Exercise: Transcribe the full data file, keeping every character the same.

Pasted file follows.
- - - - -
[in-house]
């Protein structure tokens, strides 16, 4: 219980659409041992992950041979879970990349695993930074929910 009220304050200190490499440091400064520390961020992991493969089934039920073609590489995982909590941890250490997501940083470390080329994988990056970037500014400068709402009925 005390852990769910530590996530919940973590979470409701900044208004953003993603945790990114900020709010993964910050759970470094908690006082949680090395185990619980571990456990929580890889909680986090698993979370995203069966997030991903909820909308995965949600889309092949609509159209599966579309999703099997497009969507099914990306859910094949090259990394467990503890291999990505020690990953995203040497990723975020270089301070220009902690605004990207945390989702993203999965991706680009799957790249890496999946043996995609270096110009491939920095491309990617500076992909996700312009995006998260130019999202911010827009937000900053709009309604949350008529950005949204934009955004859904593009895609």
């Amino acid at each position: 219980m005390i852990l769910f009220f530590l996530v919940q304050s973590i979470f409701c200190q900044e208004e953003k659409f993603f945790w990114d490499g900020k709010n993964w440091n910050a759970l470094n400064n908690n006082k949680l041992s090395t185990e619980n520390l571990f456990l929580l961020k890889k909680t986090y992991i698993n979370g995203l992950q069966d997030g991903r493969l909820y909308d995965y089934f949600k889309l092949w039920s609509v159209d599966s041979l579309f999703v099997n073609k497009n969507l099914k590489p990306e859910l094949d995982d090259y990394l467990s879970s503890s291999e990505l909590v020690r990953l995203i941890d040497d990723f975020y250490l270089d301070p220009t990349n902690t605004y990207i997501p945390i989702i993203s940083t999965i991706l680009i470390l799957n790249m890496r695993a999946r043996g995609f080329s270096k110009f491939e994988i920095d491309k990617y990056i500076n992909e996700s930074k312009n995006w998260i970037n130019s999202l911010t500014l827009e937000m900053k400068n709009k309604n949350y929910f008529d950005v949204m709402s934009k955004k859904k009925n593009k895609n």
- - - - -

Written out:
[in-house]
């Protein structure tokens, strides 16, 4: 219980659409041992992950041979879970990349695993930074929910 009220304050200190490499440091400064520390961020992991493969089934039920073609590489995982909590941890250490997501940083470390080329994988990056970037500014400068709402009925 005390852990769910530590996530919940973590979470409701900044208004953003993603945790990114900020709010993964910050759970470094908690006082949680090395185990619980571990456990929580890889909680986090698993979370995203069966997030991903909820909308995965949600889309092949609509159209599966579309999703099997497009969507099914990306859910094949090259990394467990503890291999990505020690990953995203040497990723975020270089301070220009902690605004990207945390989702993203999965991706680009799957790249890496999946043996995609270096110009491939920095491309990617500076992909996700312009995006998260130019999202911010827009937000900053709009309604949350008529950005949204934009955004859904593009895609």
């Amino acid at each position: 219980m005390i852990l769910f009220f530590l996530v919940q304050s973590i979470f409701c200190q900044e208004e953003k659409f993603f945790w990114d490499g900020k709010n993964w440091n910050a759970l470094n400064n908690n006082k949680l041992s090395t185990e619980n520390l571990f456990l929580l961020k890889k909680t986090y992991i698993n979370g995203l992950q069966d997030g991903r493969l909820y909308d995965y089934f949600k889309l092949w039920s609509v159209d599966s041979l579309f999703v099997n073609k497009n969507l099914k590489p990306e859910l094949d995982d090259y990394l467990s879970s503890s291999e990505l909590v020690r990953l995203i941890d040497d990723f975020y250490l270089d301070p220009t990349n902690t605004y990207i997501p945390i989702i993203s940083t999965i991706l680009i470390l799957n790249m890496r695993a999946r043996g995609f080329s270096k110009f491939e994988i920095d491309k990617y990056i500076n992909e996700s930074k312009n995006w998260i970037n130019s999202l911010t500014l827009e937000m900053k400068n709009k309604n949350y929910f008529d950005v949204m709402s934009k955004k859904k009925n593009k895609n």